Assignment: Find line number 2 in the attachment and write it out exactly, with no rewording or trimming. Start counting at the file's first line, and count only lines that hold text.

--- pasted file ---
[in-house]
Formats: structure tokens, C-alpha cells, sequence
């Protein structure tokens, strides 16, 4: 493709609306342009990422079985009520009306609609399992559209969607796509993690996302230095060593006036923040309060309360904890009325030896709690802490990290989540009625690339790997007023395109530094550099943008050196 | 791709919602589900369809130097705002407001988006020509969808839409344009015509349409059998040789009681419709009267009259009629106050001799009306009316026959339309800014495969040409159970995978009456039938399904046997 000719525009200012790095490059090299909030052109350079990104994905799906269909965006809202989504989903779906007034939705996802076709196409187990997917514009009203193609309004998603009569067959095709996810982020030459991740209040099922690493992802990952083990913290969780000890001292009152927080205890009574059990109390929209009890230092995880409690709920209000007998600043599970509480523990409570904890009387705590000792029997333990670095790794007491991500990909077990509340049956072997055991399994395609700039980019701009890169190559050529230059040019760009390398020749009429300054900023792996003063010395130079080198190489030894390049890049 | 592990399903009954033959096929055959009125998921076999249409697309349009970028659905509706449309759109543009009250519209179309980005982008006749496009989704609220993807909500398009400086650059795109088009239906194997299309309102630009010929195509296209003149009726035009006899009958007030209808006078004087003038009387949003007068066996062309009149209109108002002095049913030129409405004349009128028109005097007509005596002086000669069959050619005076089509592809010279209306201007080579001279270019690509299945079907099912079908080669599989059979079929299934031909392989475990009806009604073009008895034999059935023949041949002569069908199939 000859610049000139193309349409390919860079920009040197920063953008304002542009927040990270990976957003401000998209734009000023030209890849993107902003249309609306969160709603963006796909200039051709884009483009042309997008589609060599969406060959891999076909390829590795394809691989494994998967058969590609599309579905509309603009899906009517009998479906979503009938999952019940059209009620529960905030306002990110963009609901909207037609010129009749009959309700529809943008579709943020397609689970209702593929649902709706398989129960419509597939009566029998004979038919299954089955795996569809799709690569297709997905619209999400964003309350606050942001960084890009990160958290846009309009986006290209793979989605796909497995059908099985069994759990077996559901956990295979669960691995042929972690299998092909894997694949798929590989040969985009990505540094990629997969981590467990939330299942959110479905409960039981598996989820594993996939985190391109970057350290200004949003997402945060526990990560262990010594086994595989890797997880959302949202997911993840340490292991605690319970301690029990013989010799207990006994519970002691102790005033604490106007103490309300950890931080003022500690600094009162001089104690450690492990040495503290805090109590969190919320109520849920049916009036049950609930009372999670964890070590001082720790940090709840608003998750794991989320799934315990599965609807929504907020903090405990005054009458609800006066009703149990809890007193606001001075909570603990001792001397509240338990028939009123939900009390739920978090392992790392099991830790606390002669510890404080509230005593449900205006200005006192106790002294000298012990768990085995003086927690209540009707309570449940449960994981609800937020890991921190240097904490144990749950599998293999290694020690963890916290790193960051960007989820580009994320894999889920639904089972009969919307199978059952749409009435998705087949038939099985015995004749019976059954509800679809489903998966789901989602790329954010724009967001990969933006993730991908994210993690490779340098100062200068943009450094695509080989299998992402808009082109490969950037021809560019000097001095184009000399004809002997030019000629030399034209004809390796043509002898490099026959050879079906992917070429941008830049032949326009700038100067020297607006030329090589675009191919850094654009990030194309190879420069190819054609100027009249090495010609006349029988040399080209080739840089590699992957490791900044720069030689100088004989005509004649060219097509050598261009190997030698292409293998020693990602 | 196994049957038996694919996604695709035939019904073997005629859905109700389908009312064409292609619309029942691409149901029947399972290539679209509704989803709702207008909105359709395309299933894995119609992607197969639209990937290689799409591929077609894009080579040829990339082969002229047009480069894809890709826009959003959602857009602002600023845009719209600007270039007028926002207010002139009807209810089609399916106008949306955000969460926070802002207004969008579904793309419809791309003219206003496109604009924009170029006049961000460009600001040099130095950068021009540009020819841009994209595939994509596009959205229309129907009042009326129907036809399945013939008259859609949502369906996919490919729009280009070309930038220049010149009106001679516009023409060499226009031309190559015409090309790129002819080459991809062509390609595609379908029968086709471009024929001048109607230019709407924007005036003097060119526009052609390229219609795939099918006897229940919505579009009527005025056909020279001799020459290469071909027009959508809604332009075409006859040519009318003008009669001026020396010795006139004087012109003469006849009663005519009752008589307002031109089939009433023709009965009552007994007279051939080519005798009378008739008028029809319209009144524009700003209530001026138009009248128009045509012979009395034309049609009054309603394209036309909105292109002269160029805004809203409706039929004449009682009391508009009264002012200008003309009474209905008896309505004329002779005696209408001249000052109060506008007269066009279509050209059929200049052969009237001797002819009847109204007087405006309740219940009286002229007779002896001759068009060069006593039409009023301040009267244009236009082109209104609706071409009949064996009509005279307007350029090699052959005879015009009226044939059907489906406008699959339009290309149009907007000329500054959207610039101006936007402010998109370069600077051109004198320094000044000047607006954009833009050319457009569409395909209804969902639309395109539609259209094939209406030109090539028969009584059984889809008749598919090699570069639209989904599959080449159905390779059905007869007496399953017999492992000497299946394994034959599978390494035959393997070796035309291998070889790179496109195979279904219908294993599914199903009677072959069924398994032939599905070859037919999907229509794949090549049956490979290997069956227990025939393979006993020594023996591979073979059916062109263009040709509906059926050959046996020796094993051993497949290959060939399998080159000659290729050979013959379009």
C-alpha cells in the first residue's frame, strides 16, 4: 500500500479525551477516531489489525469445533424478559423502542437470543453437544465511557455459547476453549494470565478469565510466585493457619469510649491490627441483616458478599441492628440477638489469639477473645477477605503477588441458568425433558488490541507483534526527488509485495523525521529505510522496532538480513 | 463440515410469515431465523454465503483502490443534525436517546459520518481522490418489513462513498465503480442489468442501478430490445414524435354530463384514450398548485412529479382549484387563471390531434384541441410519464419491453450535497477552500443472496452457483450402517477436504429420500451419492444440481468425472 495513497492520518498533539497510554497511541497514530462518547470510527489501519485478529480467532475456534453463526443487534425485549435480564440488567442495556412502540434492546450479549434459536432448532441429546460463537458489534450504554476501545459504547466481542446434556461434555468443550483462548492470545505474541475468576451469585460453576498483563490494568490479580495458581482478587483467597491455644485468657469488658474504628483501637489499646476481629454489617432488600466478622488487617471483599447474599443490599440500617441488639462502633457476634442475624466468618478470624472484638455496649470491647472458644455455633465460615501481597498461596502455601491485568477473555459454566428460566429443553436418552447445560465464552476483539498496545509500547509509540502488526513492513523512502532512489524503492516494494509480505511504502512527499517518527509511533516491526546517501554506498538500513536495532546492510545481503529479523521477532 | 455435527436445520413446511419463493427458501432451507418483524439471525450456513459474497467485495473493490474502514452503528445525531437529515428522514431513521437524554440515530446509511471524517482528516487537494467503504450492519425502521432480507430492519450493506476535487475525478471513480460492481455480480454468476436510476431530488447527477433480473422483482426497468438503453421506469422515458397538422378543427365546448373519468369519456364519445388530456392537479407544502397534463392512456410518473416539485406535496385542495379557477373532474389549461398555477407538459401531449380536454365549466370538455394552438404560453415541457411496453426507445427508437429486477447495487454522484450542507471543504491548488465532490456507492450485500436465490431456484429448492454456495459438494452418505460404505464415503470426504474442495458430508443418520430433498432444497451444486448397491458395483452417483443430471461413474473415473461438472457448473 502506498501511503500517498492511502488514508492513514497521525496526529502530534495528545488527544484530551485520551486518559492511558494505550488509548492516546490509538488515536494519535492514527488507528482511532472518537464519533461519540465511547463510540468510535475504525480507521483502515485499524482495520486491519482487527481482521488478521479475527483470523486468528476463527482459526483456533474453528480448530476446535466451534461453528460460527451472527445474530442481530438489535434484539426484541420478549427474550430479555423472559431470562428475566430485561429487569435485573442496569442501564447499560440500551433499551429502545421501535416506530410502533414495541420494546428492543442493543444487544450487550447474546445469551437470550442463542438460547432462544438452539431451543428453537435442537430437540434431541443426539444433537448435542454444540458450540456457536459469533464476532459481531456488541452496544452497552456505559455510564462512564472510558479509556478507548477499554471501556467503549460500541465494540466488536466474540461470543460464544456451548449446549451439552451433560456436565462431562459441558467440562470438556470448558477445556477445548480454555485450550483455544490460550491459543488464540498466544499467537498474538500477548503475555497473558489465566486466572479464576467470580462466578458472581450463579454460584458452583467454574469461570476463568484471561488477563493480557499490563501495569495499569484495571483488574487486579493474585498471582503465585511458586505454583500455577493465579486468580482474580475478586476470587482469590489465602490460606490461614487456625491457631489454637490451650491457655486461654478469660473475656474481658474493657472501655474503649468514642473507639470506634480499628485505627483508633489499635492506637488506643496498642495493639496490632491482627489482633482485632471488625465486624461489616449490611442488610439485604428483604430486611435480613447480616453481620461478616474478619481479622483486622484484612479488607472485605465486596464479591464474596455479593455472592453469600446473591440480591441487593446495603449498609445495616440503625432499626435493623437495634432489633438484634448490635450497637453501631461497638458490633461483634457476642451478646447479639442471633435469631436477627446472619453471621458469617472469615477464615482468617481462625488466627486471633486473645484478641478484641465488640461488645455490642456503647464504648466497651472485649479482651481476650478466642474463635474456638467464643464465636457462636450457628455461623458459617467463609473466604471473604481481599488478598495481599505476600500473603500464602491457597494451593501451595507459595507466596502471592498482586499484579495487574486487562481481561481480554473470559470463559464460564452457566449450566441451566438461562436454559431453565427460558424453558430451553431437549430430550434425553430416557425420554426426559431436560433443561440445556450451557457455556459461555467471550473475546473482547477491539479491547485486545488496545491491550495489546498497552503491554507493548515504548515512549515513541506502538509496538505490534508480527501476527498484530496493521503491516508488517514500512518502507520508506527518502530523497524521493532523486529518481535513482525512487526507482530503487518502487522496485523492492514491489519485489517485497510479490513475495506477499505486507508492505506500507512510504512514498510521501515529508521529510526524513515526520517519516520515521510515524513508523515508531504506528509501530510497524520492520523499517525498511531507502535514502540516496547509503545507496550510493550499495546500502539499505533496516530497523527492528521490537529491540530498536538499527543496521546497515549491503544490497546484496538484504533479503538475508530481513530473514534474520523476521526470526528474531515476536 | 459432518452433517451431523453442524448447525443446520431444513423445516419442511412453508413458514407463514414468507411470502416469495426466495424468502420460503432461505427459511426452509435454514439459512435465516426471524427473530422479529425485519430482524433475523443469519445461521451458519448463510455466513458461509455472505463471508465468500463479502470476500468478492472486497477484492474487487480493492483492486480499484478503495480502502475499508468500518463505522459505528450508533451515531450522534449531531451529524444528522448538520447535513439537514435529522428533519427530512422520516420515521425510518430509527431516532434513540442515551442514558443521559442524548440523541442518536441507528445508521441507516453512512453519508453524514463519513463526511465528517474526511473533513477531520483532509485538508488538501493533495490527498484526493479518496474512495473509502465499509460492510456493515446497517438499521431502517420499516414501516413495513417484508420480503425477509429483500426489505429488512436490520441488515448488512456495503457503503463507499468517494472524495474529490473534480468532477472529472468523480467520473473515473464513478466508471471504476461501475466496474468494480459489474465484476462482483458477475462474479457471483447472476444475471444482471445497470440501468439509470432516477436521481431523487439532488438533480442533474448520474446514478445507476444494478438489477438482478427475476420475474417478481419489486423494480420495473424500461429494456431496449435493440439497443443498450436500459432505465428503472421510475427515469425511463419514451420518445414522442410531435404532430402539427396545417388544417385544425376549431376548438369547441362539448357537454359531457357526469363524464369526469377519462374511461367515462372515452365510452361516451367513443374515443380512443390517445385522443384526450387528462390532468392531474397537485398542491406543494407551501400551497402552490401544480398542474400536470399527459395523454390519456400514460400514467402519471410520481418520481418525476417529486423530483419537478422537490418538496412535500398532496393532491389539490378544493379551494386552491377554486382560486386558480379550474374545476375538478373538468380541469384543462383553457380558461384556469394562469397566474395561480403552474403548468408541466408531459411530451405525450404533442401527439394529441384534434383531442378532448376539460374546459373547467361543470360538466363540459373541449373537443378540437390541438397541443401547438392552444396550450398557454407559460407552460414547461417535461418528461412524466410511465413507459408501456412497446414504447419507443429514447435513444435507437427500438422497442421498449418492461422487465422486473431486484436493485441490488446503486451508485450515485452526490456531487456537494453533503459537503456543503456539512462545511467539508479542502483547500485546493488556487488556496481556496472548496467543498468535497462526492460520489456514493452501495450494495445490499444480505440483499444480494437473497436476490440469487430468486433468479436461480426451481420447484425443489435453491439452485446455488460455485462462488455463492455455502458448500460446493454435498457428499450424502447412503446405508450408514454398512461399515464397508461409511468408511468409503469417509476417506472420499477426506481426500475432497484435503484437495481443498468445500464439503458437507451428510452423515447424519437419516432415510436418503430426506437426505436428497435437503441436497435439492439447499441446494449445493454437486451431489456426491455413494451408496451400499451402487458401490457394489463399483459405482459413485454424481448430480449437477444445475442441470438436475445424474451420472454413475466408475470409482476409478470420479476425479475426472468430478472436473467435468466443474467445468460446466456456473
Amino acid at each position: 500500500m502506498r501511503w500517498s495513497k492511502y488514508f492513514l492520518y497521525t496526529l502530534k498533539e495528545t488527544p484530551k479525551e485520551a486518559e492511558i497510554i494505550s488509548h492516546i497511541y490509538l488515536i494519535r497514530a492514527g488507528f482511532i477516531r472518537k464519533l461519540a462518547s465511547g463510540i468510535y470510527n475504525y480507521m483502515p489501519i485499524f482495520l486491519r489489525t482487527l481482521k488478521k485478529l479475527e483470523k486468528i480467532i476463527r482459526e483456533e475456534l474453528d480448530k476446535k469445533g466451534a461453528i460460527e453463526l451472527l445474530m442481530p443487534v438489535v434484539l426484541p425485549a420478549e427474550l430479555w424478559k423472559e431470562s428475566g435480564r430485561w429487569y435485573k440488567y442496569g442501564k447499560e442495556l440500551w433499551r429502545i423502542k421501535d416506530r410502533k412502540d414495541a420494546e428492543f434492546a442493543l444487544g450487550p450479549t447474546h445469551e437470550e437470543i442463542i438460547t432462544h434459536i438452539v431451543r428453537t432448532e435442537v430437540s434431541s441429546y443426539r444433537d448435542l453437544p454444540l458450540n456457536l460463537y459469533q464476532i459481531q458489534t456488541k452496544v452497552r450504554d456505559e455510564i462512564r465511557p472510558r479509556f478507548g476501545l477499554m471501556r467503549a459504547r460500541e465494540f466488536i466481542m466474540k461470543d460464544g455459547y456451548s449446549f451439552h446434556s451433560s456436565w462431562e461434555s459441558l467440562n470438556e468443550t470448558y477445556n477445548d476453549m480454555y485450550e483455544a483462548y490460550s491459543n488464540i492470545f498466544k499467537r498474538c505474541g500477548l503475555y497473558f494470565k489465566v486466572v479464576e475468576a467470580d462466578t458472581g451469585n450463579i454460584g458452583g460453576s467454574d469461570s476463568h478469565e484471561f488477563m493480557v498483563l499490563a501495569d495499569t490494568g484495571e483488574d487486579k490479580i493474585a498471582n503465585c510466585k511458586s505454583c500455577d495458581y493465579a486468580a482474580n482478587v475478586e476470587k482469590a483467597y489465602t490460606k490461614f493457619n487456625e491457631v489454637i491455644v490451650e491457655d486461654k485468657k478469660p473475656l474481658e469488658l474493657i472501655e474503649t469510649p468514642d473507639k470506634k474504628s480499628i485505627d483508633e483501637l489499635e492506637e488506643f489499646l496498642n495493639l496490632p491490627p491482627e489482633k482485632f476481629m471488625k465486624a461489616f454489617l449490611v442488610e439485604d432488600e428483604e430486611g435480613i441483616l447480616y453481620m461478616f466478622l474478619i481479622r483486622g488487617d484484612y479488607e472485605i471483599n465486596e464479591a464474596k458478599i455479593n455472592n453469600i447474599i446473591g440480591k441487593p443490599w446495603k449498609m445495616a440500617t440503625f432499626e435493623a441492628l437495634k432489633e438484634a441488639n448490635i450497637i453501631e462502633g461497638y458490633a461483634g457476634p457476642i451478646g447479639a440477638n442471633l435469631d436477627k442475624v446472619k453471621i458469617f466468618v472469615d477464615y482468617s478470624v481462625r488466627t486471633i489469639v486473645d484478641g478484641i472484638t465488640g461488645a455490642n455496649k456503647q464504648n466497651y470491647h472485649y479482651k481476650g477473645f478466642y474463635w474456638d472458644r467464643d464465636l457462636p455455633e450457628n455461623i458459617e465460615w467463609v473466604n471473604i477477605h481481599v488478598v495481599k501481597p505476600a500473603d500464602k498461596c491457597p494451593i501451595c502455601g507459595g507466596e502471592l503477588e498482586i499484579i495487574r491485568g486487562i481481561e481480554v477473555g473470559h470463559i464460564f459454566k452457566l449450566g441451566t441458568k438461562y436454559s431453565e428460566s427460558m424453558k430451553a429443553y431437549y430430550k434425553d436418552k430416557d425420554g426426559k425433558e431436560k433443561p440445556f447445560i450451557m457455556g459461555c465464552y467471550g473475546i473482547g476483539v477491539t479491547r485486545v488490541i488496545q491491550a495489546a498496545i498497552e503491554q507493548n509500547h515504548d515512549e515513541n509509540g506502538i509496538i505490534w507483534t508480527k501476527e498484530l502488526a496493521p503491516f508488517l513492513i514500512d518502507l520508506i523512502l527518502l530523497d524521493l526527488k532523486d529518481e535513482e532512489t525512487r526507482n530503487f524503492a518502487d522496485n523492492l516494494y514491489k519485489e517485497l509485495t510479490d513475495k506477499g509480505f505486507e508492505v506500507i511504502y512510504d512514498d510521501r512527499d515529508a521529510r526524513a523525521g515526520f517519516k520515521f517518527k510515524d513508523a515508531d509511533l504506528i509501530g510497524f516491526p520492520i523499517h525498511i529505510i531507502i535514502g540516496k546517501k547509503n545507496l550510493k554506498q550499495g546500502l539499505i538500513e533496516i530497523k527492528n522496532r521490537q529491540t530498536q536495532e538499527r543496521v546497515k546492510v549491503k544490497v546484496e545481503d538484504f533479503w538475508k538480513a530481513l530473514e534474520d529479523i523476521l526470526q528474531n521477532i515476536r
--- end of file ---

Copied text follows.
Formats: structure tokens, C-alpha cells, sequence